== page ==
Proteasomal pathway inhibition as a potential therapy for NF2-associated meningioma and schwannoma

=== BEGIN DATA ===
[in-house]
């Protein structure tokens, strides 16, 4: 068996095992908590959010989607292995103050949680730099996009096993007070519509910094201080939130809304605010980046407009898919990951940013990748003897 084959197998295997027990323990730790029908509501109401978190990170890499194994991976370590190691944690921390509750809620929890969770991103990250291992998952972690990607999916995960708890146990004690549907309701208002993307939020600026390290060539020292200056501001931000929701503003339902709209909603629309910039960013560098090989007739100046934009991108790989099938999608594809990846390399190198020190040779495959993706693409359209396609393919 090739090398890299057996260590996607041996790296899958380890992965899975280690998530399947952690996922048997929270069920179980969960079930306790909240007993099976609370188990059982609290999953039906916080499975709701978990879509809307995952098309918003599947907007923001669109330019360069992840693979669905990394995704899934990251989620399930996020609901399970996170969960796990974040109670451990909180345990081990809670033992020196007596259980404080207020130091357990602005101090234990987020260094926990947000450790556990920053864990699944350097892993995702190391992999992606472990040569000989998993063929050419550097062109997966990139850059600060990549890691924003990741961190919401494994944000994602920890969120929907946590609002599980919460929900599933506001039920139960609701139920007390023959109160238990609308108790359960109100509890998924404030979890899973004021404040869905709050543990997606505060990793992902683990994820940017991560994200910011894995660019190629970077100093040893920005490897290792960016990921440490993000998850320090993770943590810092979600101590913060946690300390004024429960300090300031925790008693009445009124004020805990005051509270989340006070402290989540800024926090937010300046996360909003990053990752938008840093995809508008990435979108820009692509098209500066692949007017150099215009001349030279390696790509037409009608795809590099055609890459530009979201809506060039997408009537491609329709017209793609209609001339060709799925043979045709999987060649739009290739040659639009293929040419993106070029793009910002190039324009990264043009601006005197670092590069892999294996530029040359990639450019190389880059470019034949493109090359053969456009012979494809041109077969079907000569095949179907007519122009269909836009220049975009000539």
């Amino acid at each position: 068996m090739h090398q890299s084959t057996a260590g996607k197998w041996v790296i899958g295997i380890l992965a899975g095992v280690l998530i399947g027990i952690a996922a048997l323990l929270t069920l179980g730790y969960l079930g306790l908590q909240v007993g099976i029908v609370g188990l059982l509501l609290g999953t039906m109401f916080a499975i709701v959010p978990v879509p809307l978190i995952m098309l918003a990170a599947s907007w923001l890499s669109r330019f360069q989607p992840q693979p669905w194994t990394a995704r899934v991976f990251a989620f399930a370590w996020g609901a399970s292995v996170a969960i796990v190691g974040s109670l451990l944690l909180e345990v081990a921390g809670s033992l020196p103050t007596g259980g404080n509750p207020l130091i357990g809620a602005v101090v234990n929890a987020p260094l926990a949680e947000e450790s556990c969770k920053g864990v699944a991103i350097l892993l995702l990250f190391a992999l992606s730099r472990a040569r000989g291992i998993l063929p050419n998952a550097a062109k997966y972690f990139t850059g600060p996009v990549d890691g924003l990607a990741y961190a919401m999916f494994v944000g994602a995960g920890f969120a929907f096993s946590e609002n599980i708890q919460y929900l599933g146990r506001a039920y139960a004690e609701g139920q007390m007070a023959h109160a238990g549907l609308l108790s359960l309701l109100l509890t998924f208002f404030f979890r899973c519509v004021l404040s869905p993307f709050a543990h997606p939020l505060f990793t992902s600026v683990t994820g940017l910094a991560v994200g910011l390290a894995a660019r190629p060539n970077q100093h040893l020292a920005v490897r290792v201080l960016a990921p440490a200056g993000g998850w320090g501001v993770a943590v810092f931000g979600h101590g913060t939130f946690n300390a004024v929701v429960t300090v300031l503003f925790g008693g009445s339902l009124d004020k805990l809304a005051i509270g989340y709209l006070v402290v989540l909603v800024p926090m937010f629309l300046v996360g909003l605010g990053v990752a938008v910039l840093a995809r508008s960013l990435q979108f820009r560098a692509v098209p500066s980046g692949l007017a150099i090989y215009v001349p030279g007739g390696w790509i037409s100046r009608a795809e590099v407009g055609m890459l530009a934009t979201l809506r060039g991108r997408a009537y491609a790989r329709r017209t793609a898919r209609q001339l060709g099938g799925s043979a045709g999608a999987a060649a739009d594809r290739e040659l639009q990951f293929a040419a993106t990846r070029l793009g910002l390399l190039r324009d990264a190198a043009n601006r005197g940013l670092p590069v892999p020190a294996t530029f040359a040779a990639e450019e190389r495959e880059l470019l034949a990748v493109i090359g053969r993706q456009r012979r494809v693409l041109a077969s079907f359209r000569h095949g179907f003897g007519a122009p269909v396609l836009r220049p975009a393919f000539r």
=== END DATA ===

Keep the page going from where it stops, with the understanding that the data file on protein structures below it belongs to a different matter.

Neurofibromatosis 2 (NF2) is an inherited disorder caused by bi-allelic inactivation of the NF2 tumor suppressor gene. NF2-associated tumors, including schwannoma and meningioma, are resistant to chemotherapy, often recurring despite surgery and/or radiation, and have generally shown cytostatic response to signal transduction pathway inhibitors, highlighting the need for improved cytotoxic therapies. In this manuscript by CGM investigator Vijaya Ramesh and colleagues, data from previous high-throughput drug screening in NF2 preclinical models was leveraged to identify a class of compounds targeting the ubiquitin-proteasome pathway (UPP) that may have utility in NF2. Through a series of elaborate investigation of these UPP targeting agents in vitro and in vivo, the group found that treatment delayed tumor growth, suggesting a therapeutic potential. This important work in preclinical models lays the groundwork for use of these drugs as a promising novel treatment strategy for NF2 patients.